Smithsonian African-American history museum to open Sept. 24

Free Press wire reports | 2/26/2016, 7:40 a.m.
Free Press wire reports The Smithsonian Institution will open the National Museum of African American History and Culture on Sept. ...
National Museum of African-American History and Culture

The Smithsonian Institution will open the National Museum of African American History and Culture on Sept. 24 in Washington.

Smithsonian chief spokeswoman Linda St. Thomas said President Obama will lead the dedication and ribbon-cutting ceremony.

A weeklong celebration will follow, including a three-day festival showcasing popular music, literature, dance and film, and a period in which the museum on the National Mall will be open for 24 consecutive hours.

The celebration also will include events co-hosted by museums around the United States and in Africa.

“After 13 years of hard work and dedication on the part of so many, I am thrilled that we now have this good news to share,” said Lonnie Bunch, the museum’s founding director.

He said the museum will offer exhibitions and programs “to unite and capture the attention” of people around the world.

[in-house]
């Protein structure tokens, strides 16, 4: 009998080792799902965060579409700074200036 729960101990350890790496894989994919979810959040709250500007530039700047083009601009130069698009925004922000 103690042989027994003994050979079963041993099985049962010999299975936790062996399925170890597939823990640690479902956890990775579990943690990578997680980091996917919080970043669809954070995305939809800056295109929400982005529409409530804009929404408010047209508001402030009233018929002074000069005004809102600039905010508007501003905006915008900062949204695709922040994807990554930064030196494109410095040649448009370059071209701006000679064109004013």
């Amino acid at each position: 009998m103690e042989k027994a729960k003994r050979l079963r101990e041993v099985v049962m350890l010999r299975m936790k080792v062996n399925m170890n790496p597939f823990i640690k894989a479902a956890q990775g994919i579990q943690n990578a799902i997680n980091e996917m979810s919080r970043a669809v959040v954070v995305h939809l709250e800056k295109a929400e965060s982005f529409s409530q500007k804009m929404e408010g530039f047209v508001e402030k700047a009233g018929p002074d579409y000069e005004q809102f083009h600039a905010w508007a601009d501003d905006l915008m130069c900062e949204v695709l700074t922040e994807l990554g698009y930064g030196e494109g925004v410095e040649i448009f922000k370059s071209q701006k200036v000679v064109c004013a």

“It will be a place for healing and reconciliation, a place where everyone can explore the story of America through the lens of the African-American experience,” he said.

Since legislation was signed creating the museum in 2003, the museum has built a collection of 11 exhibits to trace the history of slavery, segregation, civil rights and African-Americans’ achievements in the arts, entertainment, sports, the military and the wider culture.

Highlights include a segregation-era Southern Railway car, Nat Turner’s Bible, Michael Jackson’s fedora, a slave cabin from a Edisto Island, S.C., plantation, Harriet Tubman’s hymnal and works by artists including Elizabeth Catlett, Romare Bearden, Henry O. Tanner and Charles Alston.

Artifacts on loan from other institutions also will be on display, such as two documents signed by President Abraham Lincoln — the 13th Amendment and the Emancipation Proclamation.

A team led by David Adjaye, a celebrated Tanzanian-born architect, designed the building, which is located on a 5-acre site on Constitution Avenue between 14th and 15th streets N.W.

The 400,000-square-foot building has five levels above ground and four below ground. Among its signature spaces is a “Contemplative Court,” a water- and light-filled memorial area that will offer visitors a quiet space for reflection. It also will have a reflecting pool at the south entry and a series of openings, or “lenses,” throughout the exhibition space that will frame views of the Washington Monument, the White House and other Smithsonian museums.